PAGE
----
The reckless minister now urged the King to let him take Prince Charles to Madrid to show him off, to see the Infanta, and to conclude the match. James consented reluctantly, for he feared that Philip would send Charles back to England the laughingstock of Europe.

Arrived in Madrid (March 1623), Prince and Duke found the lovely Infanta unapproachable, and the Spanish populace as furious at the thought of her marrying a Protestant as the English were at the idea of Charles bringing home a Catholic. Philip and his minister Olivares gave the visitors every courtesy; Lope de Vega wrote a play for the welcoming festivities; Velazquez painted a portrait of Charles; and Buckingham wooed the Spanish beauties almost to the point of honor. But it was made an indispensable condition of the marriage that English Catholics should receive religious freedom. Charles at once, James at last, agreed; the marriage treaty was signed; but when James further required Philip to promise the use of Spanish arms, if needed, to restore the Palatinate to Frederick, Philip refused to commit himself, and James ordered his son and his favorite home. We see the human side of a king in his letter to Charles (June 14, 1623): “I now repent me sore that ever I suffered you to go away. I care [neither] for match nor nothing, so I may once have you in my arms again. God grant it! God grant it! God grant it!”77 The Infanta, in bidding Charles farewell, made him promise that he would have a care for the Catholics of England.78 The returning Prince was hailed by England as a hero because he brought no bride. He brought a set of Titians instead.

And now Buckingham, angry at having made a fool of himself in Spain (as Olivares had assured him), turned to France for a marital alliance, and secured for Charles the youngest daughter of Henry IV—that Henrietta Maria whose Catholic faith was to be one of many thorns in the side of coming Parliaments. Then the rash young minister regained popularity with the House of Commons by importuning James—failing in health and in mind—to declare war against Spain. Reassembled in February 1624, Parliament followed policies formed in part by mercantile interests eager to capture Spanish booty, colonies or markets, and in part by a resolve to deflect Spain from lending aid to the Catholic Emperor against the Protestants of Germany. The people, having called James a coward for loving peace, now called him a tyrant for conscripting men to military service. The regiments raised, the funds voted, were inadequate, and James had the bitterness of concluding a peaceful reign with a futile war.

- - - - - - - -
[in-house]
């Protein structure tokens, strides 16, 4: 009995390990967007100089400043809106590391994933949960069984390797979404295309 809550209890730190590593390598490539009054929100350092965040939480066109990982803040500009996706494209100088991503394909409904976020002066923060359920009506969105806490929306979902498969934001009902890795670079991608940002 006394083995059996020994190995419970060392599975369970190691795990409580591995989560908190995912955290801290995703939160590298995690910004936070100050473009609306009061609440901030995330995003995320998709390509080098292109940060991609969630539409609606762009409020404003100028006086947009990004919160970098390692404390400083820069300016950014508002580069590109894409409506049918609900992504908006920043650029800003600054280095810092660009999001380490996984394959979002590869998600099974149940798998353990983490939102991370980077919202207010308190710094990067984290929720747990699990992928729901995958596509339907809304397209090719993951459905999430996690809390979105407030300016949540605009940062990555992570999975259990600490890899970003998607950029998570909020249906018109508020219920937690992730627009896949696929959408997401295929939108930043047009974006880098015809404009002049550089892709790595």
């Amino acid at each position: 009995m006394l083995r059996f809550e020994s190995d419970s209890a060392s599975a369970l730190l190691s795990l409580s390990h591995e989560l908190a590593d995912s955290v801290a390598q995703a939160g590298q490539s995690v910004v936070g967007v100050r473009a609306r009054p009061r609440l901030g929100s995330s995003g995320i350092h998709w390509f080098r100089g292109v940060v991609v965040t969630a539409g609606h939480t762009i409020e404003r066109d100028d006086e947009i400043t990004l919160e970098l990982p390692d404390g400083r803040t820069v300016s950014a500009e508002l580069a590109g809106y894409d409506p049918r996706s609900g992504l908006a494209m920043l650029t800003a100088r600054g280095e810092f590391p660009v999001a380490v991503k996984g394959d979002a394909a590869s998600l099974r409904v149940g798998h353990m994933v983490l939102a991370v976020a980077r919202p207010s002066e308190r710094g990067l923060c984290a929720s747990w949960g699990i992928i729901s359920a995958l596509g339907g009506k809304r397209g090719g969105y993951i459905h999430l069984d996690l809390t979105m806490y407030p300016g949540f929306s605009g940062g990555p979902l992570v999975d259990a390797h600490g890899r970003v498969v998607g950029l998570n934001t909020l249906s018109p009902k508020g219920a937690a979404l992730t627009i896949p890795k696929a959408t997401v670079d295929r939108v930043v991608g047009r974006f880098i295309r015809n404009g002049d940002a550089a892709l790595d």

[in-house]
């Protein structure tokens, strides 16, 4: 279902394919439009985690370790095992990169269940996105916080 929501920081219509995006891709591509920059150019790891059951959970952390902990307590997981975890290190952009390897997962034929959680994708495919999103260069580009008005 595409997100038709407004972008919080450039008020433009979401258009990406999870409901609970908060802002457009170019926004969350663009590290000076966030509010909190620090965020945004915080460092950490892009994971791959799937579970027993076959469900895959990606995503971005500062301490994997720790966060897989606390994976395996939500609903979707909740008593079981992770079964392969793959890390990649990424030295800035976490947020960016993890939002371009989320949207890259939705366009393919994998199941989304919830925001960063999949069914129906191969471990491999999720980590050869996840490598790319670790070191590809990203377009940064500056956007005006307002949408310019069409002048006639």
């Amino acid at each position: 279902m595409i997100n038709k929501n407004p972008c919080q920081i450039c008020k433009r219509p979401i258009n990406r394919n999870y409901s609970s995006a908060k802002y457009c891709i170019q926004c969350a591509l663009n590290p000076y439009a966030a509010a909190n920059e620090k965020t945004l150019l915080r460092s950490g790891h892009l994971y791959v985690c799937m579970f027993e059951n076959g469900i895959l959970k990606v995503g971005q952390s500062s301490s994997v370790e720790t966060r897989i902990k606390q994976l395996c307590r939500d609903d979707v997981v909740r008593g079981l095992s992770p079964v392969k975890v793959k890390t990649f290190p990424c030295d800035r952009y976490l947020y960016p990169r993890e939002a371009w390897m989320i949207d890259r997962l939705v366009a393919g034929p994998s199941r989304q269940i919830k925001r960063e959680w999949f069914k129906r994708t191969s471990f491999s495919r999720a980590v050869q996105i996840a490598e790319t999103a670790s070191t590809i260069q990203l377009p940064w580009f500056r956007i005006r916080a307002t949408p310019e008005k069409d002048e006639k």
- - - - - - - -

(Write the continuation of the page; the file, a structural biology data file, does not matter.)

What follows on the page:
His ailments crowded upon him in these final years. He had poisoned his organs with Gargantuan and indiscriminate food and drink; now he suffered from catarrh, arthritis, gout, stone, jaundice, diarrhea, and hemorrhoids; he had himself bled every day until the least royal of his troubles made this superfluous.79 He refused medicine, received the sacraments of the Church of England, and died (March 27, 1625) murmuring the last consolations of his faith.

Despite his vanity and coarseness, he was a better king than some who excelled him in vigor, courage, and enterprise. His absolutism was mainly a theory, tempered with a timidity that often yielded to a powerful Parliament. His pretensions to theology did not impede a will to tolerance far more generous than that of his predecessors. His brave love of peace gave England prosperity, and checked the venal bellicosity of his Parliament and the vicarious ardor of his people. His flatterers had called him the British Solomon because of his worldly wisdom, and Sully, failing to embroil him in Continental strife, termed him “the wisest fool in Christendom.” But he was neither philosopher nor fool. He was only a scholar miscast as a ruler, a man of peace in an age mad with mythology and war. Better the King James Bible than a conqueror’s crown.


I. Aubrey informs us that Coke’s second wife, the widow of Sir William Hatton, “was with child when he married her. Laying his hand on her belly (when he came to bed), and finding a child to stir, ‘What,’ said he, ‘flesh in the pot?’ ‘Yea,’ quoth she, ‘or else I would not have married a cook.’ “19—for so his name was pronounced. We might add that she had already refused Bacon.

II. Some undistinguished prose acquired historical distinction: the newssheets that fluttered about Jacobean London graduated in 1622 into the first English newspaper, The Weekly Newes.